Regulation of B-lymphocyte activation, proliferation, and immunoglobulin secretion

William E. Paul*, Junichiro Mizuguchi, Melissa Brown, Kenji Nakanishi, Peter Hornbeck, Evelyn Rabin, Junichi Ohara

*Corresponding author for this work

Research output: Contribution to journalArticlepeer-review

19 Scopus citations

Abstract

Lymphocyte growth and differentiation are controlled by signals resulting from the interaction of antigen and cellular products, such as lymphokines, with specific cell membrane receptors. Resting B lymphocytes can be activated by low concentrations (1-5 μg/ml) of antibodies to membrane IgM, which is the B-lymphocyte receptor for antigen. The binding of anti-IgM to B cells causes a rapid increase in intracellular free calcium concentration ([Ca2+]i), in inositol phosphate concentration, and in protein kinase activity. Moreover, the effects of anti-IgM on B cells are mimicked by the combined use of calcium ionophores and phorbol esters. Since phorbol esters activate protein kinase c, this suggests that the increase in [Ca2+]i and in phosphatidylinositol metabolism stimulated by anti-IgM are critical events in B-cell activation. The entry into S phase of B cells stimulated with anti-IgM depends on the action of a T-cell-derived factor designated B-cell stimulatory factor (BSF)-1. This is a 20,000-Da protein which is a powerful inducer of class II major histocompatibility complex molecules. Although an important cofactor for B-cell proliferative responses to anti-IgM, its major locus of action is on resting B cells. B cells stimulated with anti-IgM and BSF-1 do not synthesize secretory IgM. However, if two additional T-cell-derived factors, B151-TRF and interleukin-2, are added to cultures, a substantial proportion of stimulated B cells produce secretory IgM. BSF-1 has also been shown to participate in the "switch" in Ig class expression. Resting B cells cultured with lipopolysaccharide will switch to IgG1 secretion in the presence of purified BSF-1.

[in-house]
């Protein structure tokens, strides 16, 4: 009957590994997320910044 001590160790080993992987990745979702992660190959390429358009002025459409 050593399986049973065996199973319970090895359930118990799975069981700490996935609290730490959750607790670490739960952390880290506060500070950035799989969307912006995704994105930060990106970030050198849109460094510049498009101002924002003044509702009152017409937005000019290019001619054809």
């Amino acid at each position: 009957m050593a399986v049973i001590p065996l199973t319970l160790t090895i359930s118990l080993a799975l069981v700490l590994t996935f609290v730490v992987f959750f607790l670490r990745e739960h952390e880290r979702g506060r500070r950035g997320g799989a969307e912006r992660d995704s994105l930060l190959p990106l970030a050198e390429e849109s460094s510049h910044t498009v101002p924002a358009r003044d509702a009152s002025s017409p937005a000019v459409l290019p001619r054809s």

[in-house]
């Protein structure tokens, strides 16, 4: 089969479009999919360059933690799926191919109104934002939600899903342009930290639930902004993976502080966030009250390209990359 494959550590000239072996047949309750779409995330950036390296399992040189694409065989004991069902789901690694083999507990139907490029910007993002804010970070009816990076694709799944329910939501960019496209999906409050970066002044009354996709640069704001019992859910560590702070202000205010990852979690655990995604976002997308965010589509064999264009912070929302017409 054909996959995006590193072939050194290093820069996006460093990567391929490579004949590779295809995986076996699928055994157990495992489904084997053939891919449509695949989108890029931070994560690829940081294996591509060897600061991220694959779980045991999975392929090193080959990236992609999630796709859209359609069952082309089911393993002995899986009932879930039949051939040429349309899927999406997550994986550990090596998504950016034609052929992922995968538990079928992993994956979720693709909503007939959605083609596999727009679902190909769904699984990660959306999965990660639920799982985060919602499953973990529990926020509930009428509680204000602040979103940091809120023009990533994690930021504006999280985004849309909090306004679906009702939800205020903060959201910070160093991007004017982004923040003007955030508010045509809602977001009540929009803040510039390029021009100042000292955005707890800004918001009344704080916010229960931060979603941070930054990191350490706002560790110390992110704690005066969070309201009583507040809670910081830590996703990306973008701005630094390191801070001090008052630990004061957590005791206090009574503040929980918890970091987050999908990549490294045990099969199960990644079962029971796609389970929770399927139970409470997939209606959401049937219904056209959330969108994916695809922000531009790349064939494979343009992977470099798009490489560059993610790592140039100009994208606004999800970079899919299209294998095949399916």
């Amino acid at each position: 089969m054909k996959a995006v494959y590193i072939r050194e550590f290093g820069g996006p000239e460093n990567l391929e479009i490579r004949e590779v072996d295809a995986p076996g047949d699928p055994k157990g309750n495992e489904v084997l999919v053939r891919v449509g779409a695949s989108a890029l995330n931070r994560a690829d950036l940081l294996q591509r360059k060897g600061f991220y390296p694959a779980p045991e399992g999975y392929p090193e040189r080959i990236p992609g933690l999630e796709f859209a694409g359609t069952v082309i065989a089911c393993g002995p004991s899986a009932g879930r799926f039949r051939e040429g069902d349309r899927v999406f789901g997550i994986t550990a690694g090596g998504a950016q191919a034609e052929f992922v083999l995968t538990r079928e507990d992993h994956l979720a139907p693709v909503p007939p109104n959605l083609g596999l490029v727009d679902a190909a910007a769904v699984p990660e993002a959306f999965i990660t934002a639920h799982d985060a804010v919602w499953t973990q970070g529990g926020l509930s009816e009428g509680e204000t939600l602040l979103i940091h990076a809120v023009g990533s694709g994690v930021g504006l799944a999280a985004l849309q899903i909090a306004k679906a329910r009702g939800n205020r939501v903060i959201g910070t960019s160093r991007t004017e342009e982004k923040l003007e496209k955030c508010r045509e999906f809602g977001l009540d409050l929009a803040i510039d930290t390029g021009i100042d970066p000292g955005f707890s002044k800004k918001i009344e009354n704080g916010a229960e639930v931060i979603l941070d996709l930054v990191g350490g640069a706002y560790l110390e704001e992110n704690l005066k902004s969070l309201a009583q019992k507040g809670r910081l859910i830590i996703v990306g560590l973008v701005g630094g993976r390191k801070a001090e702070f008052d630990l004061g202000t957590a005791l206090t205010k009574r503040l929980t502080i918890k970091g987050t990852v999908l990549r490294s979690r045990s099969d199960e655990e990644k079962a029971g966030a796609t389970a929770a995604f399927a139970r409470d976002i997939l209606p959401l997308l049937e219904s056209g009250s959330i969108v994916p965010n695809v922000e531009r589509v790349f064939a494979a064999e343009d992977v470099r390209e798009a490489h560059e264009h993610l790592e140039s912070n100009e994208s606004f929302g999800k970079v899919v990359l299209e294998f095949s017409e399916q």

Original languageEnglish (US)
Pages (from-to)7-13
Number of pages7
JournalCellular Immunology
Volume99
Issue number1
DOIs
StatePublished - Apr 15 1986

ASJC Scopus subject areas

  • Immunology

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